A group of aggrieved retail investors seeking redress from securities regulators in the wake of the collapse of the $32-billion asset-backed commercial paper market has accounts with some of the country’s largest bank-owned investment dealers and two independent brokerages, sources say.

At the suggestion of Tony Deutsch, who comments “This article below is pretty good. The only thing I would add is that the finance models are all retrospective, while the decisions they are supposed to facilitate are prospective” – and under his guidance – this Wednesday, we propose the topic recently raised and thoroughly examined by the Economist, and a few related pieces.

WARNING: There is homework for this evening – at least for most of us. But though the topic is serious, with Tony to lead the discussion, we know it will be amusing as well as informative, and relevant to all with investment portfolios, pensions and/or financial management responsibilities.

The questions are introduced in WHAT WENT WRONG WITH ECONOMICS
OF ALL the economic bubbles that have been pricked, few have burst more spectacularly than the reputation of economics itself. A few years ago, the dismal science was being acclaimed as a way of explaining ever more forms of human behaviour, from drug-dealing to sumo-wrestling. Wall Street ransacked the best universities for game theorists and options modellers. … In the wake of the biggest economic calamity in 80 years that reputation has taken a beating. In the public mind an arrogant profession has been humbled.

Following that introduction, there is a choice — Tony believes we should separate the two topics by several weeks – so you may vote on which comes first: He reminds us that “The macro topic is an update for them who once took intro Economics, and retained an interest. The finance topic is for them who still wonder why so much money (presumably including theirs) was lost by all those nerds in thick glasses.”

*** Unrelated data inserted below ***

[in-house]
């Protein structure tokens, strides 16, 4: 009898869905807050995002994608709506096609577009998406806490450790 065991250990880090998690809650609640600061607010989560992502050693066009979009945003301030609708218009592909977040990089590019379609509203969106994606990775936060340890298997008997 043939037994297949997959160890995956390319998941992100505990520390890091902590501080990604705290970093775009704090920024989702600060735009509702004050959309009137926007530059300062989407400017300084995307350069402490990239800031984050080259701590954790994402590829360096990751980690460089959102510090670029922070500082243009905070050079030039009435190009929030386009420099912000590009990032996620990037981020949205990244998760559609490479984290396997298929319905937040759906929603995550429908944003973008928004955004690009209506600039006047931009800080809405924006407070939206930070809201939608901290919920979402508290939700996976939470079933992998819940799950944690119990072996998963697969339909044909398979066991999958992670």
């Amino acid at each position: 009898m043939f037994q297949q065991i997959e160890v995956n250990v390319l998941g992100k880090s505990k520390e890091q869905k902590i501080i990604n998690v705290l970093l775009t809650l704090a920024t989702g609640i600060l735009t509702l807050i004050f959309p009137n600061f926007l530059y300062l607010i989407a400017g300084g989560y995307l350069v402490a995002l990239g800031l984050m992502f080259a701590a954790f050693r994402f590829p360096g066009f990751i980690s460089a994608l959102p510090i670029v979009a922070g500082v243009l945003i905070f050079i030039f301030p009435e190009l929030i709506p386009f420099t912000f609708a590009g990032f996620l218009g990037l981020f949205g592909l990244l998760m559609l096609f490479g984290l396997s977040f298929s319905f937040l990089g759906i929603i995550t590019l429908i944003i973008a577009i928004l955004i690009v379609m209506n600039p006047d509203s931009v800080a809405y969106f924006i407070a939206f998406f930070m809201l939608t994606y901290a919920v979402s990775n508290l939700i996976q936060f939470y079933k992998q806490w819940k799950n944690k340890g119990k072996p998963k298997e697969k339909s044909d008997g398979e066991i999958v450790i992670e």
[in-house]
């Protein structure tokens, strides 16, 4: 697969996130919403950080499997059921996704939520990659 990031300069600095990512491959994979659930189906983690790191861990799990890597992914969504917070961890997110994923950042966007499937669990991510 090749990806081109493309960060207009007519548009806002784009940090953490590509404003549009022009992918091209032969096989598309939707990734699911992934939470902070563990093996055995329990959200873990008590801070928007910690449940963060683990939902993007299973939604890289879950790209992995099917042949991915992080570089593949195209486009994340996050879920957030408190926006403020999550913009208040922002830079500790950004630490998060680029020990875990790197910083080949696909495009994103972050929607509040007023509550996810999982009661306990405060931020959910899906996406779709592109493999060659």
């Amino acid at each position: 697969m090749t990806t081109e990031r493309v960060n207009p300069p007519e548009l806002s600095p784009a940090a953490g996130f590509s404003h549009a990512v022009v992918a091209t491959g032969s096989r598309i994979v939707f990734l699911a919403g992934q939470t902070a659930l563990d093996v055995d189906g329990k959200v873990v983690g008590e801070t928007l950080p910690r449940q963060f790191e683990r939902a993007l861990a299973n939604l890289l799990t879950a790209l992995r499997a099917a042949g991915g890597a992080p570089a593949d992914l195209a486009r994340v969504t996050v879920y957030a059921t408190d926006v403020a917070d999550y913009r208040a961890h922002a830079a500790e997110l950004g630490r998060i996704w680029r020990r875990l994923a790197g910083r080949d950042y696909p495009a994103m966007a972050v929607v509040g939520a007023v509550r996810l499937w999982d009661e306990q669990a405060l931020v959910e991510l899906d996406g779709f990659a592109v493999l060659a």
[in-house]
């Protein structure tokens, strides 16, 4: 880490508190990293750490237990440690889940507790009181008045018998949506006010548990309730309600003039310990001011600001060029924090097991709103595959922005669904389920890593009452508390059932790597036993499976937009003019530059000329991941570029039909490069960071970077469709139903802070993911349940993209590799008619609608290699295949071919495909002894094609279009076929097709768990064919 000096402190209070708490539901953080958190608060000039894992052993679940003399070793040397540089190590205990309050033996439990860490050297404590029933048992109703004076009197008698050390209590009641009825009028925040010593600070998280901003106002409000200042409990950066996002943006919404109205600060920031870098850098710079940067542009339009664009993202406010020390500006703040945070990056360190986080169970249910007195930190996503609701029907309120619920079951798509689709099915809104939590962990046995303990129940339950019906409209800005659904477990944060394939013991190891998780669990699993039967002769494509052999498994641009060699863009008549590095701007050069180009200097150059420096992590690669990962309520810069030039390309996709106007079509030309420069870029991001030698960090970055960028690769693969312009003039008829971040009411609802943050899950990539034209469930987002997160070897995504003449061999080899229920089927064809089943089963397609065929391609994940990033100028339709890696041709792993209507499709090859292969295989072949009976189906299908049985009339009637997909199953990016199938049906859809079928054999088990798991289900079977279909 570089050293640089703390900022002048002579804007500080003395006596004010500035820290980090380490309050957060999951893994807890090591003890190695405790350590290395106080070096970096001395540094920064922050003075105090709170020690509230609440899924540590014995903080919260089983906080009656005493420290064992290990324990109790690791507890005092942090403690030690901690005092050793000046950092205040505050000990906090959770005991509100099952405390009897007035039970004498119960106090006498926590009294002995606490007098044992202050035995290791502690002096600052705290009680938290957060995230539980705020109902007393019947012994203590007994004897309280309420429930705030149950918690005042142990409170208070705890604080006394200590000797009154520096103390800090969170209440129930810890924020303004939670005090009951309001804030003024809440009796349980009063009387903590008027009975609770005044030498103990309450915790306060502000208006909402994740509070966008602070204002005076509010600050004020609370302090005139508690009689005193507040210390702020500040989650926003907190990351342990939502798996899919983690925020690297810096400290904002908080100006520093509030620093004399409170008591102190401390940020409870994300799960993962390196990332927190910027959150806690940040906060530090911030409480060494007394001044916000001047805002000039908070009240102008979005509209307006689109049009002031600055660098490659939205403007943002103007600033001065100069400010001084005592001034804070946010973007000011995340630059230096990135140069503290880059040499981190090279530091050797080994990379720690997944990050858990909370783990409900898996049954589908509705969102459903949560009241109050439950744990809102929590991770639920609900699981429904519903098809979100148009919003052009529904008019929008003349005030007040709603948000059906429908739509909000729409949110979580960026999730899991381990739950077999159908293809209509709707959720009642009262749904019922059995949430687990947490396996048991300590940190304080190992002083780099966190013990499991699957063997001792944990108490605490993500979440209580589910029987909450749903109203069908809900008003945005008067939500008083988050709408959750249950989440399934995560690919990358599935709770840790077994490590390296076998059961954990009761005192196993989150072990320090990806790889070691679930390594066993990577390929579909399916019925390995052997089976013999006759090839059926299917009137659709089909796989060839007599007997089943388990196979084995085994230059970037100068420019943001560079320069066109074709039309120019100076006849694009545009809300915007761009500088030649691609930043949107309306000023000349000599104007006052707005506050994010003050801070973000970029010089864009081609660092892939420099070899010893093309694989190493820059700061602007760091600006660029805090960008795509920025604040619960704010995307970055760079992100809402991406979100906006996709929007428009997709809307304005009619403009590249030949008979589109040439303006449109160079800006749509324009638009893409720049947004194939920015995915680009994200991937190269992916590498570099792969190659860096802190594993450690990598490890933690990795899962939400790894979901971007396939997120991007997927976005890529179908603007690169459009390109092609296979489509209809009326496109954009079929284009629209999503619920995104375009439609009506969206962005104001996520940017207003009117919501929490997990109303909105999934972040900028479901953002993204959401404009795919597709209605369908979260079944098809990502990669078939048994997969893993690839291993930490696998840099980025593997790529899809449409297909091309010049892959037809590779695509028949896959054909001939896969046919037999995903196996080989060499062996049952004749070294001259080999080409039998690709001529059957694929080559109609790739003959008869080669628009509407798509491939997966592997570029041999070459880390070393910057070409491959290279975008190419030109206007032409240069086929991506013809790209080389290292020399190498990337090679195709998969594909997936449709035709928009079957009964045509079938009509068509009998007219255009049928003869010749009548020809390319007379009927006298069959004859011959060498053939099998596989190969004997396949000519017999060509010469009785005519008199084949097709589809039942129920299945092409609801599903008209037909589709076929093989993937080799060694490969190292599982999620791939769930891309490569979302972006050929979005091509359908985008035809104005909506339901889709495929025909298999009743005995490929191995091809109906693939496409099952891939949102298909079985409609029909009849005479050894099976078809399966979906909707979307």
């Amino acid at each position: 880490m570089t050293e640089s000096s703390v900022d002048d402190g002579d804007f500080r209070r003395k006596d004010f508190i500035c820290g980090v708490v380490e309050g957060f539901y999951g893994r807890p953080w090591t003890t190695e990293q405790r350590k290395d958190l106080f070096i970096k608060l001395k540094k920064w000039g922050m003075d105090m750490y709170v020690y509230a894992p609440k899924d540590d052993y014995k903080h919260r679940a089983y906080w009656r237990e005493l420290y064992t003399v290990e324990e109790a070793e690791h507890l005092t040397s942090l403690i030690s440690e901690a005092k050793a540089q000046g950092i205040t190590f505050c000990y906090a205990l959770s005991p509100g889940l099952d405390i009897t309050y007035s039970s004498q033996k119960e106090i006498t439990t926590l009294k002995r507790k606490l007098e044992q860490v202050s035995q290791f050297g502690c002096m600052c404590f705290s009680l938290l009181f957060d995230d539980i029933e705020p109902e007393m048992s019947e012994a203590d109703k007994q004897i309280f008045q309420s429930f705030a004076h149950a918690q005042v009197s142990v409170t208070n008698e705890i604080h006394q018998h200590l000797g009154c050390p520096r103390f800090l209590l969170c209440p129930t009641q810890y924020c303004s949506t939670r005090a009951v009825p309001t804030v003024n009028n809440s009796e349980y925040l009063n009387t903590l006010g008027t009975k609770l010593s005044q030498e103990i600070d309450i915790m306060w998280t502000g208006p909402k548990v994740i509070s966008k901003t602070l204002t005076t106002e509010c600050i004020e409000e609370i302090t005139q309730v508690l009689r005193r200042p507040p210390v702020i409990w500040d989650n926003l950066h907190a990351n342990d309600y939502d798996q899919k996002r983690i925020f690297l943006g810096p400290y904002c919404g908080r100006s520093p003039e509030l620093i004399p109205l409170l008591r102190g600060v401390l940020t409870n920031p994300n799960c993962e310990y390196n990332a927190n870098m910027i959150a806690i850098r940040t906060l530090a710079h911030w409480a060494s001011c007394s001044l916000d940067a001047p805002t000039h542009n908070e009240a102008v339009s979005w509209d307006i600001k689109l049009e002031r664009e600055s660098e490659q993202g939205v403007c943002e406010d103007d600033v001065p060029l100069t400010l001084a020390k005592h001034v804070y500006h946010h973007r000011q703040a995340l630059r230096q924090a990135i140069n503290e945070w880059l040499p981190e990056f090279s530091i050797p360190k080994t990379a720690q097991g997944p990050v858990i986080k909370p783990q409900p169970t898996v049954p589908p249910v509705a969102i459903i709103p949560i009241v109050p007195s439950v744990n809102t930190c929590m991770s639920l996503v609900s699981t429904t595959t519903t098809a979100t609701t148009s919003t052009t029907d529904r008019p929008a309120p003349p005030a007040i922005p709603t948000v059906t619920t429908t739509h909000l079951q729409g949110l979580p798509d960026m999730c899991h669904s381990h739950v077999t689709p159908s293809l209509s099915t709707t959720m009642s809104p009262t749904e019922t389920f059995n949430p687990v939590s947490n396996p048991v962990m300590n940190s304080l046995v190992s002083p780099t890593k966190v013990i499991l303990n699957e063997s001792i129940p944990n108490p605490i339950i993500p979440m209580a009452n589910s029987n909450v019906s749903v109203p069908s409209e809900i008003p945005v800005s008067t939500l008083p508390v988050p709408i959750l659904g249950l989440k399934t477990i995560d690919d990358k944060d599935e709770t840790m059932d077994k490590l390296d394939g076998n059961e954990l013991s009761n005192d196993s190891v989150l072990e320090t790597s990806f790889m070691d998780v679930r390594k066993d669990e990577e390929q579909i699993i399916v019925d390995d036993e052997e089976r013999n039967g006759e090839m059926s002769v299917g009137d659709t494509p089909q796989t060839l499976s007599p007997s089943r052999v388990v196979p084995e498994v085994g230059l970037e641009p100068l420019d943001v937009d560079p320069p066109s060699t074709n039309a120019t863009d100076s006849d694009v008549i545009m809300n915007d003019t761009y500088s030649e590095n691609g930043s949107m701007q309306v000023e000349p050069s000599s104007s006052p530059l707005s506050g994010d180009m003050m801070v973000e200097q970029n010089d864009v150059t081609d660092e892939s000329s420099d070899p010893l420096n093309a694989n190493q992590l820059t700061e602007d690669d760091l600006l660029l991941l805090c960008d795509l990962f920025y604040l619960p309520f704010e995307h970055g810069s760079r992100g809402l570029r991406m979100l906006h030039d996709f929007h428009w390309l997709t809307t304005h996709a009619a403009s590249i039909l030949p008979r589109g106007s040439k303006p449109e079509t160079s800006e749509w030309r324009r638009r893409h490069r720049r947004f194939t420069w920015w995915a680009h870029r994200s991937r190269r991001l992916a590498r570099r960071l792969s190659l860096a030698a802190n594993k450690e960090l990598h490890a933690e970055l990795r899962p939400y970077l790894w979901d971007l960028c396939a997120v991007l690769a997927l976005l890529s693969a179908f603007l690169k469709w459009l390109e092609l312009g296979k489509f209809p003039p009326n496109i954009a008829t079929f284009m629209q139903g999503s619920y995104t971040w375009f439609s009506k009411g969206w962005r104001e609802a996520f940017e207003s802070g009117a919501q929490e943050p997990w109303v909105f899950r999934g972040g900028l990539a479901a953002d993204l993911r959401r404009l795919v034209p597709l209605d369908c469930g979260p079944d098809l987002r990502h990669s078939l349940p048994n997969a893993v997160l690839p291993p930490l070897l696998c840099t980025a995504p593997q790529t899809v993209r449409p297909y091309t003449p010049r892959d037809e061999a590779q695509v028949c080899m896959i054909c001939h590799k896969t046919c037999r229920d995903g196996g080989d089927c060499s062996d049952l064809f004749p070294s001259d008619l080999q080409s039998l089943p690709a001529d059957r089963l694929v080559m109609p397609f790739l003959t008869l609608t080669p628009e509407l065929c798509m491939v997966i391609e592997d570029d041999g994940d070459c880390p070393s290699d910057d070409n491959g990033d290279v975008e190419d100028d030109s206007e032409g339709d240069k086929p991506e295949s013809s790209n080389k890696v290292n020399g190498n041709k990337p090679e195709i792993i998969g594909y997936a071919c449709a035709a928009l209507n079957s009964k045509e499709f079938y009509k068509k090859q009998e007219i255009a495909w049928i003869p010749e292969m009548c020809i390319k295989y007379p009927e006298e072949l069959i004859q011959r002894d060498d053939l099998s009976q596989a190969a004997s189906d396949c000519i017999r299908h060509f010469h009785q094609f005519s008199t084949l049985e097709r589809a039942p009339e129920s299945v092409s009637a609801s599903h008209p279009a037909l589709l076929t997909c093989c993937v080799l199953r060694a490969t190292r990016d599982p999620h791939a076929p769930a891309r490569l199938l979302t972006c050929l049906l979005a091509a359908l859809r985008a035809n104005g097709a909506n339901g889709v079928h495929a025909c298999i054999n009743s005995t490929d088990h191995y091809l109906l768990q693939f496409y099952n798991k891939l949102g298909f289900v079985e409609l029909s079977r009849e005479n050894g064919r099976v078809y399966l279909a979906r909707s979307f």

Either we may pursue Efficiency and beyond and the debate between proponents of the efficient-markets hypothesis (EMH) that has underpinned many of the financial industry’s models for years, and those who espouse behavioural economics This will lead us along the path of financial engineering, complex derivative and other products, opinions of such as Nobel economics laureates Joseph Stiglitz and Myron Scholes and the debate about how bubbles are created – heady stuff!
Alternatively, there is the ‘turmoil among macroeconomists’ who are hurling scholarly (‘ancient and basic analytical errors’) and not-so-scholarly (‘truly boneheaded arguments’) insults across academia’s ether. As the article concludes: “Economists were deprived of earthquakes for a quarter of a century. The Great Moderation, as this period was called, was not conducive to great macroeconomics. Thanks to the seismic events of the past two years, the prestige of macroeconomists is low, but the potential of their subject is much greater. The furious rows that divide them are a blow to their credibility, but may prove to be a spur to creativity.”

Tony also suggests as a companion piece David Brooks’ column Wise muddling through, adding “this plays right into the point in The Economist article that there is no usable Macro model”

For fun we might also address the thorny dilemma regarding ‘bailout politics’ and poster child Andrew J. Hall’s $100 million bonus

A propos pension funds, read about the plight of Harvard’s endowment fund Rich Harvard, poor Harvard. A highly relevant story was published in the Harvard Crimson in March of this year: “Analyst says she was fired for criticizing controversial investment practices”. Finally, in the department of the Law of Unintended Consequences, Barron’s reports that the IRS is starting to investigate university compensation practices for in-house and third-party endowment managers – seems that Harvard may have been too clever by half.